Collection may be abandoned if complications arise during delivery. Cord blood units may be unusable because of contamination, abnormal maternal test results, insufficient volume, or processing errors. Donated cord blood may be discarded or used for research if it does not meet minimal quality standards. Publicly stored cord blood may be released at any time for transplantation and thus is not guaranteed to be available to the donor family.
Parents planning to privately bank their cord blood should choose a bank that practices high-quality standards for cord blood banking. Specifically, parents should look for a bank that puts the cord blood into a collection bag, preserves it at ultra-cold temperatures (less than –292°F [–180°C]) in a special freezing bag, stores extra test vials of the cord blood, and performs standard tests, including cell counts and sterility testing.
Hospitals with established public collection programs provide collection kits at delivery. Elsewhere, parents need to obtain a kit with detailed instructions from their chosen bank. The collection process is similar for all cord blood banks, and physicians or other staff perform the collection.18 Cord blood may be collected during vaginal or cesarean deliveries before or after delivery of the placenta. Using sterile technique, a segment of the umbilical cord is prepped with chlorhexidine (Peridex) or povidone-iodine (Betadine), followed by an alcohol swab. A large bore needle, attached to a collection bag, is inserted into the umbilical vein. The gravity-fed collection bag is placed below the level of the placenta to collect as much blood as possible. Collection volume less than 40 mL generally yields an insufficient number of cells to be useful with current techniques. Experienced collectors average 110 mL per placenta. Blood flows into the bag for approximately nine to 10 minutes. The cord blood unit is then packaged and couriered to the bank.18 It should be processed within 48 to 72 hours. Collection should not alter routine standards of obstetric care, including the timing of clamping the umbilical cord.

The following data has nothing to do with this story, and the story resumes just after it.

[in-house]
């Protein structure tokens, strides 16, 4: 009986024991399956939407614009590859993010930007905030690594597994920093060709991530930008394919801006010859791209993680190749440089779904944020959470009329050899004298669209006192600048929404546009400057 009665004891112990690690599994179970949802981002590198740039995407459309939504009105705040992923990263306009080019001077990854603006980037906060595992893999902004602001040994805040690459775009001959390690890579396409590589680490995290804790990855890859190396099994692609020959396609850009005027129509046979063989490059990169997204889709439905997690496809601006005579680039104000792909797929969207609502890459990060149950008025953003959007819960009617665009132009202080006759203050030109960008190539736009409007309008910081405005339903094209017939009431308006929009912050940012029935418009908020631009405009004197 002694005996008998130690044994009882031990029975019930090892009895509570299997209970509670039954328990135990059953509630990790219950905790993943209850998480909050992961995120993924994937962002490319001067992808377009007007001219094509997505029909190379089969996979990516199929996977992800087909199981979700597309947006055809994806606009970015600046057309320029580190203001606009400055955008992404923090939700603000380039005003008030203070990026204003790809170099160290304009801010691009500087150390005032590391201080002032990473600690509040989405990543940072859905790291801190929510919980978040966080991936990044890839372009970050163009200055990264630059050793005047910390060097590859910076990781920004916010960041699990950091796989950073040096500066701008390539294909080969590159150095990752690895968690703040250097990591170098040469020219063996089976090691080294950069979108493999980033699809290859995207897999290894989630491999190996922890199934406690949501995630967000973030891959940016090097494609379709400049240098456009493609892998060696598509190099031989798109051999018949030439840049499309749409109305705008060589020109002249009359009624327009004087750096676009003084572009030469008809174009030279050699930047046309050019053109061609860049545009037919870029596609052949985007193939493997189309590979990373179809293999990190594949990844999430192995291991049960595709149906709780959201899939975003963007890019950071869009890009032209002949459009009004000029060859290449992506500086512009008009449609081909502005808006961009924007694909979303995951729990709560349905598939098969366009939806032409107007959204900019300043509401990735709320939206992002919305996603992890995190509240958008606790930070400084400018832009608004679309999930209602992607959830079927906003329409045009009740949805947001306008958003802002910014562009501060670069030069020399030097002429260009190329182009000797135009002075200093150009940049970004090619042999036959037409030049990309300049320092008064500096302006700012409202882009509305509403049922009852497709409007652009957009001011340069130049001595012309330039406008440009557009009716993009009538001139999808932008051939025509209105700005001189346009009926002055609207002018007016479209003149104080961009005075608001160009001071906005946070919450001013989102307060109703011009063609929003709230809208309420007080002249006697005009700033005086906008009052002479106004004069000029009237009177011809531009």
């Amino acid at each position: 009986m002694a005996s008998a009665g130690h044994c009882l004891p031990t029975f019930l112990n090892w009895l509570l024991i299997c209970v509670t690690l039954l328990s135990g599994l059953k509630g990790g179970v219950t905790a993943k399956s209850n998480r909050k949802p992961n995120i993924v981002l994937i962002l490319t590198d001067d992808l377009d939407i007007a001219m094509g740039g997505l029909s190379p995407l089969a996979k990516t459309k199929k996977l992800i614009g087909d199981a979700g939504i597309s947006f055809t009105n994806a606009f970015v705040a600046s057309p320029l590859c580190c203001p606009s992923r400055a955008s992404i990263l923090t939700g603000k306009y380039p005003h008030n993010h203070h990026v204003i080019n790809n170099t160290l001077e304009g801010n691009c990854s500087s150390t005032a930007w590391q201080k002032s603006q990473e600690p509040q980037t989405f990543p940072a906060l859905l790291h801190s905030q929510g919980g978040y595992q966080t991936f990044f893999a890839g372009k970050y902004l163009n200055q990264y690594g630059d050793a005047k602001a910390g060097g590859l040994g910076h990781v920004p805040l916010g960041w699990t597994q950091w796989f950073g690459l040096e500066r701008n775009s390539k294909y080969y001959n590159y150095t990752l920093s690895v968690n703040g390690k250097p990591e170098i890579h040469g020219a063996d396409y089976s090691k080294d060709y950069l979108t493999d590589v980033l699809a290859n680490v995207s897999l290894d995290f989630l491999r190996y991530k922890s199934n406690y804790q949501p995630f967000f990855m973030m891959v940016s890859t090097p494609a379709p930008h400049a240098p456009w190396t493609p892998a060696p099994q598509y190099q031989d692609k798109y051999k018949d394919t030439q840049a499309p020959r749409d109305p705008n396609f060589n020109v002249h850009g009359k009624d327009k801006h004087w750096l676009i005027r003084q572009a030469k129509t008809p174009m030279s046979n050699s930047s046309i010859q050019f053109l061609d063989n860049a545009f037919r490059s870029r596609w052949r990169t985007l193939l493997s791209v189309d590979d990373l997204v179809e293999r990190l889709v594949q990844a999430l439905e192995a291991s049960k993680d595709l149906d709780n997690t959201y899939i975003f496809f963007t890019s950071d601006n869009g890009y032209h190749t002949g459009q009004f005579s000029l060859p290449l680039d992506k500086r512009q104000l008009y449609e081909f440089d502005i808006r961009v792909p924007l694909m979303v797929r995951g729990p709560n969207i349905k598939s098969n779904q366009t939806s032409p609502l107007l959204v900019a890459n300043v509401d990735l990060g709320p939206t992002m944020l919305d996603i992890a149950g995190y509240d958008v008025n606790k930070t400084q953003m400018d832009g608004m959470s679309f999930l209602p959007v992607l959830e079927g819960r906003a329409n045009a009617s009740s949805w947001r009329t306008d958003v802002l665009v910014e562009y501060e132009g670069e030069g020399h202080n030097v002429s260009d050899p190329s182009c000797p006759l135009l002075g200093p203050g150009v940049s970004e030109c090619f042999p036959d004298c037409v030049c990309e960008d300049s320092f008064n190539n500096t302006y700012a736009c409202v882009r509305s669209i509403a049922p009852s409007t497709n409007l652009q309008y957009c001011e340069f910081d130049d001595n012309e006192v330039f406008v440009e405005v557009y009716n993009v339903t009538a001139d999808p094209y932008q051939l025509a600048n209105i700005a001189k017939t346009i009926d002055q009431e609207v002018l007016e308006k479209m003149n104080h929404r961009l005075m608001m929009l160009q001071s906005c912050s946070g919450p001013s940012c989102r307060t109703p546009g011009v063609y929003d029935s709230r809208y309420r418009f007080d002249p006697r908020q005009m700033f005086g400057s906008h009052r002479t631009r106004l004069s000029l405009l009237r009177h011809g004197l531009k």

Data Sources: Primary data sources for this paper were obtained via a PubMed search using the key term umbilical cord blood with and without the terms donation, banking, guidelines, and transplant. Additional sources were obtained via the National Guideline Clearinghouse, UpToDate, the U.S. Food and Drug Administration Web site, and a Google Scholar search using the above key words. Sources searched included English language articles from the past 20 years. Also reviewed were clinical trials, reviews, committee opinions, and state, federal, and nonprofit Web sites and databases. Searches for sources from the Agency for Healthcare Research and Quality, U.S. Preventive Services Task Force, Institute for Clinical Systems Improvement, Bandolier, and Cochrane databases did not yield relevant results. The search dates were July 8, 2009; December 29, 2009; and July 15, 2010.